JOURNAL ARTICLE
REVIEW

Nocturnal enuresis: an approach to assessment and treatment

Aaron P Bayne, Steven J Skoog
Pediatrics in Review 2014, 35 (8): 327-34; quiz 335
25086164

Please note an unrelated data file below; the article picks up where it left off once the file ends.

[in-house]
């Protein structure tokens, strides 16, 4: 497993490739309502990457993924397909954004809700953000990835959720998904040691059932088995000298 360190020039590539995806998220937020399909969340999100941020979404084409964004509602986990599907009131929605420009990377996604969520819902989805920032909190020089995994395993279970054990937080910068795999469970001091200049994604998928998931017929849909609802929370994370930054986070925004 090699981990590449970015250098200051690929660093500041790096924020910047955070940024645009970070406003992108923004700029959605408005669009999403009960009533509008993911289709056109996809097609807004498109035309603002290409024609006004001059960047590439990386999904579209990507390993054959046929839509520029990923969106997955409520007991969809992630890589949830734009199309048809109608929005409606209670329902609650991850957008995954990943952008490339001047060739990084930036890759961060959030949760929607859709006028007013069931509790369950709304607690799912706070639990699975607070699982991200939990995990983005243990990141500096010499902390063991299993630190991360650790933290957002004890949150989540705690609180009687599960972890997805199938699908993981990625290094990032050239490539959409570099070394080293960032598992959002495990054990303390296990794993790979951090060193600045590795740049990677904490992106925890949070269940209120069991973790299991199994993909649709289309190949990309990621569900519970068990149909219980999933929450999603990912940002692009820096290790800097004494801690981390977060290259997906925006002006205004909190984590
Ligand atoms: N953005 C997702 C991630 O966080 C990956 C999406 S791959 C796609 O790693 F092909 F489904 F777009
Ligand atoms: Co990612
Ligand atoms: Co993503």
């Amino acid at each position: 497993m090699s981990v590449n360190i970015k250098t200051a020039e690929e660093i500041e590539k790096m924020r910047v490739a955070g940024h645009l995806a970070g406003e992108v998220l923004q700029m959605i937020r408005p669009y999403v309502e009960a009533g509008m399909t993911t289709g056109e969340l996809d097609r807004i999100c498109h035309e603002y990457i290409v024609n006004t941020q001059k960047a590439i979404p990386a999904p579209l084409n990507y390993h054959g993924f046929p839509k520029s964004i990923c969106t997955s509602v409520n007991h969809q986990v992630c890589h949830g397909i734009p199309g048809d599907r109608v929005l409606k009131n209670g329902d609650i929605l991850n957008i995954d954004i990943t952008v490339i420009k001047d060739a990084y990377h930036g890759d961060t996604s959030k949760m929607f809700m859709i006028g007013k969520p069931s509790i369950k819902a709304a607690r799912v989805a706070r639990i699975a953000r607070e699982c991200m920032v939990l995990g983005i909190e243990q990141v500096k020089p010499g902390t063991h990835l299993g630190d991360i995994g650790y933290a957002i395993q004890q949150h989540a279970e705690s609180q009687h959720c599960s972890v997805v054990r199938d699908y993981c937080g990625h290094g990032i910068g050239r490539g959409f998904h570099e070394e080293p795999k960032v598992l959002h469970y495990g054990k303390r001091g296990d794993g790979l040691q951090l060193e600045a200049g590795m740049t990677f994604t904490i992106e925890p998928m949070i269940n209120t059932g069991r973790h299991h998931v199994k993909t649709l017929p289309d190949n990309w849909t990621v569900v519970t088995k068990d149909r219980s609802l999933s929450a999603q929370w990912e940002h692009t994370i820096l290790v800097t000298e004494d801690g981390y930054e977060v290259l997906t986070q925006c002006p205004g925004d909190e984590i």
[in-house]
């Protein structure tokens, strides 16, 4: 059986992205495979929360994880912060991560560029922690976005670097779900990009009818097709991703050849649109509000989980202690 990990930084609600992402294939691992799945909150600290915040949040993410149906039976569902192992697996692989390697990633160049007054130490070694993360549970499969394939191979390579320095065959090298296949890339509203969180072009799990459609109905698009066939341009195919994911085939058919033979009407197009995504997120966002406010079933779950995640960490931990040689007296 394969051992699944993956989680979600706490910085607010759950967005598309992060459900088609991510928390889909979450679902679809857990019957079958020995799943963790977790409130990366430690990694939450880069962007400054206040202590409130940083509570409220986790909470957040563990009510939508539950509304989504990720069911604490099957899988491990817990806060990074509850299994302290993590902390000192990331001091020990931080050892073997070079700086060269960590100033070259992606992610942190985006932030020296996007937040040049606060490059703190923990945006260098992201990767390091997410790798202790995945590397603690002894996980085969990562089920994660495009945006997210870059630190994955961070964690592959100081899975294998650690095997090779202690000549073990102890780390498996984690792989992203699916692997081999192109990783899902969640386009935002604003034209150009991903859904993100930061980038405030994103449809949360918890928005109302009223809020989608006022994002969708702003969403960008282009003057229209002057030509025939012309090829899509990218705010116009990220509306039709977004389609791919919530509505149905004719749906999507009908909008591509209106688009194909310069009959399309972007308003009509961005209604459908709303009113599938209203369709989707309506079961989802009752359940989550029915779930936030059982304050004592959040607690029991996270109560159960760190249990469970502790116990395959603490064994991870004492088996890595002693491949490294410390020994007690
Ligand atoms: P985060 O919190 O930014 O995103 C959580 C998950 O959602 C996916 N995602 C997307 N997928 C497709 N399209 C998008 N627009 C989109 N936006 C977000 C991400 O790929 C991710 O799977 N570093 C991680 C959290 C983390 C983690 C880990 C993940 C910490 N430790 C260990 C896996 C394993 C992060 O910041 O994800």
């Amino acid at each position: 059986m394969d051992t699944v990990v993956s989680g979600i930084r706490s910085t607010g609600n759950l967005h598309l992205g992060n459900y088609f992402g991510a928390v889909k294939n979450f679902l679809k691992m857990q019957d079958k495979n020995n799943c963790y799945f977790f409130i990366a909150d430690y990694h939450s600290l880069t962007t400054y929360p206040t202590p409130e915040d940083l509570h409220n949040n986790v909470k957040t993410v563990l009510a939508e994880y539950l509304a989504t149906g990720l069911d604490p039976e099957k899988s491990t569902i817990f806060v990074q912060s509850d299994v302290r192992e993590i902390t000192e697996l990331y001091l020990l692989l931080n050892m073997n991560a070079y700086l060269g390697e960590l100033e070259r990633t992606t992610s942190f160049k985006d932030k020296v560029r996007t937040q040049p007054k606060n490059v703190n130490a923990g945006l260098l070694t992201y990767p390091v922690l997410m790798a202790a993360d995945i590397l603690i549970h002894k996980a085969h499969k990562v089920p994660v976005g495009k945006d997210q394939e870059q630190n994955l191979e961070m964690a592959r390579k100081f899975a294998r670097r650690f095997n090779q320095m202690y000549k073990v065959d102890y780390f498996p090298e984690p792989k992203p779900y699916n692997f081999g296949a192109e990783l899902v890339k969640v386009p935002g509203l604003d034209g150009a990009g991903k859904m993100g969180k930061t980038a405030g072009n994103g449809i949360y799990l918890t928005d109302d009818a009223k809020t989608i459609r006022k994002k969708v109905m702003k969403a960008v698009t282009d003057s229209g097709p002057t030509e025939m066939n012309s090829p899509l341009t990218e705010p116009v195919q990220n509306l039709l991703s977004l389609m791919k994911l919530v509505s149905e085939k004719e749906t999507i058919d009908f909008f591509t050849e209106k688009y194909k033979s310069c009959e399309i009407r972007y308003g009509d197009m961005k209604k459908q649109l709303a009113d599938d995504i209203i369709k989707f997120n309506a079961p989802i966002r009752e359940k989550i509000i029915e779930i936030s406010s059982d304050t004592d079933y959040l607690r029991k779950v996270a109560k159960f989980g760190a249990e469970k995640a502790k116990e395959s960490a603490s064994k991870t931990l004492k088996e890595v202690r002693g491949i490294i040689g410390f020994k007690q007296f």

On the basis of strong evidence, although primary monosymptomatic nocturnal enuresis (PMNE) is common and most children will outgrow the condition spontaneously, the psychological effect to the child can be significant and represents the main reason for treatment of these children. On the basis of international consensus panels, treatment of PMNE should be targeted toward the specific type of bedwetting patterns the child has, using bladder diary, sleep history, and daytime elimination concerns as a guide (Table 3). On the basis of international consensus panels, it is important for the primary care physician to be able to differentiate children with PMNE from children with nonmonosymptomatic nocturnal enuresis (NMNE) and secondary nocturnal enuresis. On the basis of international consensus panels, children with NMNE should have their underlying voiding or stool problem addressed before initiation of therapy for the nocturnal enuresis. On the basis of strong evidence, both the bedwetting alarm and desmopressin are considered first-line therapy for children with PMNE.

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